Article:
Today is the anniversary of London’s Great Beer Flood of 1814 when a colossal vat of beer burst in the West End. To commemorate the soggy occasion, here’s some background on the event itself from Keith Barker-Martin…
For a decade, the Dominion Theatre on Tottenham Court Road has been home to hit musical We Will Rock You. But one fateful day two centuries ago, it was queer beer not camp Queen numbers that brought the house down. Let me explain, as I recount ‘The Curious Case of The Fat-bottomed Wyfe Upstairs’.
In 1814, with pugilistic pest Napoléon seemingly safely in exile, George III’s subjects at least had some good news to toast. For the merchant classes in their St James’s mansions, a carafe of the deposed emperor’s best French claret; for paupers (i.e. most Londoners) in their Holborn hovels, a tankard of porter – the hoi polloi’s strong, dark, cheap ale of choice on which to get legless.
You see, in Georgian times, public health was not exactly in the pink. So, for the huddled unfortunates of nefarious ghettos in St Giles-in-the-Fields, it was far safer to drink gin or porter sold by reputable brewers than water drawn from public pumps and tainted with cholera.
Slaking St Giles’s thirst was Meux & Company’s brewery. In 1807, Sir Henry Meux had bought out the Horseshoe Brewery that stood on the site of what is now the Dominion Theatre. As was then the custom, beer was regularly stored in barrels housed within oversized wooden vessels built on brewery roofs. Indeed, rival brewers competed to construct the grandest container.
Among several weighing heavily on Meux’s flat roof that day was a wooden slatted giant held together by some 30 iron hoops. The Times described the behemoth thus: ‘There is a cask now building at Messrs. Meux & Co.’s brewery… the size of which exceeds all credibility, being designed to hold 20,000 barrels of porter.’ Wags nicknamed it ‘the fat-bottomed wyfe upstairs’.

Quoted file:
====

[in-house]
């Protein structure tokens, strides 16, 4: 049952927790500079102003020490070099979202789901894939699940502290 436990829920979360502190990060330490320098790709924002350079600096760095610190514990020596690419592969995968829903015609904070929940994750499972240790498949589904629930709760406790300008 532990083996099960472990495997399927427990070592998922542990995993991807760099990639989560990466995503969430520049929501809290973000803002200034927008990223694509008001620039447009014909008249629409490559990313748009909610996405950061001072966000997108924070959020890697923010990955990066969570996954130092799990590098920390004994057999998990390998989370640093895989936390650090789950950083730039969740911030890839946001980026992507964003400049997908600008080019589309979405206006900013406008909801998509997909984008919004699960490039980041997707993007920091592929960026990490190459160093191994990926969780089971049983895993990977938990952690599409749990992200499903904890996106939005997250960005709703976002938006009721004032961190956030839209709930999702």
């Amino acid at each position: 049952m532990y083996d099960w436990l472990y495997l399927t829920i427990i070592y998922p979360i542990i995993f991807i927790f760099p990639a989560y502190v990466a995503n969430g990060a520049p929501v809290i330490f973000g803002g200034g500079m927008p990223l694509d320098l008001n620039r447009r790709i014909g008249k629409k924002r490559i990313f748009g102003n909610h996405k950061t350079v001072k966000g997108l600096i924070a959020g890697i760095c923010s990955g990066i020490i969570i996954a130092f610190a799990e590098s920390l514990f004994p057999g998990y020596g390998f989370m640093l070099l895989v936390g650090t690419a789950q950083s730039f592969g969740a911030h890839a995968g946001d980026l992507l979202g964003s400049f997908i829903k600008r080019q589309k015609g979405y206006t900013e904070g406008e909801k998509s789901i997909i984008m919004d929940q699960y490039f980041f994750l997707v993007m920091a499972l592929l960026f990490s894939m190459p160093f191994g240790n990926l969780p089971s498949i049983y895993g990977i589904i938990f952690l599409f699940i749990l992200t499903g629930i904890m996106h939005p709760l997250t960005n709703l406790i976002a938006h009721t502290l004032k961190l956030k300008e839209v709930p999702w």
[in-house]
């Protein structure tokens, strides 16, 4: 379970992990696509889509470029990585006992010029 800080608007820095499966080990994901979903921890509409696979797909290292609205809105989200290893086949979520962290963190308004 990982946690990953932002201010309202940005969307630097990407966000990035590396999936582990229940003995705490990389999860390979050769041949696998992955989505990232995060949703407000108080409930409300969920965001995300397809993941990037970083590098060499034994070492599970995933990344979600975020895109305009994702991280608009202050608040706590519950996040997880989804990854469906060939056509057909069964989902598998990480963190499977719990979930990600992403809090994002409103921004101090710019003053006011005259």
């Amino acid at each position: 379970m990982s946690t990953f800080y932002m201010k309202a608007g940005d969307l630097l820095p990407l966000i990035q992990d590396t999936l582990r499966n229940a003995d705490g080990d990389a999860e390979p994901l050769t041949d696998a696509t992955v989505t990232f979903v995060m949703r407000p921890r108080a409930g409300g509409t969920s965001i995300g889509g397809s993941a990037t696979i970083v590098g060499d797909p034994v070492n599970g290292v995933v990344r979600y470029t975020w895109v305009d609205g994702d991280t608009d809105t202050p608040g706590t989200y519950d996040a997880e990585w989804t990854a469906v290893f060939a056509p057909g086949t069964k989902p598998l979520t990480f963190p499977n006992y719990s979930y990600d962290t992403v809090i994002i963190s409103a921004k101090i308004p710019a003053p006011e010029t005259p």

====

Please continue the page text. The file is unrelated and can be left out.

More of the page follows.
Drowning in drink
On Monday 17 October 1814 and quite without warning, a restraining strap snapped off the groaning vat, occasioning a calamitous chain reaction. The resulting explosions were heard up to five miles away as a gurgling, gushing torrent of fermenting porter cascaded down through the brewery’s many rickety floors, knocking down a retaining wall and causing numerous other vats to burst open too.
Around a million and a half litres of porter swamped the vicinity, trailing rubble, timbers and flotsam in its wake. At 15 feet high, the treacly tsunami demolished two adjacent houses, drowning a mother and daughter at tea. Holding a wake in a cellar below, mourners including, ironically, the mother of the deceased, also perished. Under such a force, the wall of the nearby Tavistock Arms collapsed, crushing to death a 14-year-old barmaid amid scenes of panic and devastation.
Anecdote has it that some locals turned tragedy to triumph. Saucepans, pails, kettles, upturned tricorne hats: no vessel was overlooked as a receptacle for unexpected liquid assets. It’s said some became so inebriated as to, themselves, almost expire – a beer near-death experience, then?
In total, at least eight souls, including two infants, lost their lives. Meux faced court proceedings but the judge found that the victims had died as a result of an act of God. The brewery (demolished in 1922) continued to trade in various incarnations until the Friary Meux brand was absorbed by Carlsberg in 1997 – nearly 200 years later.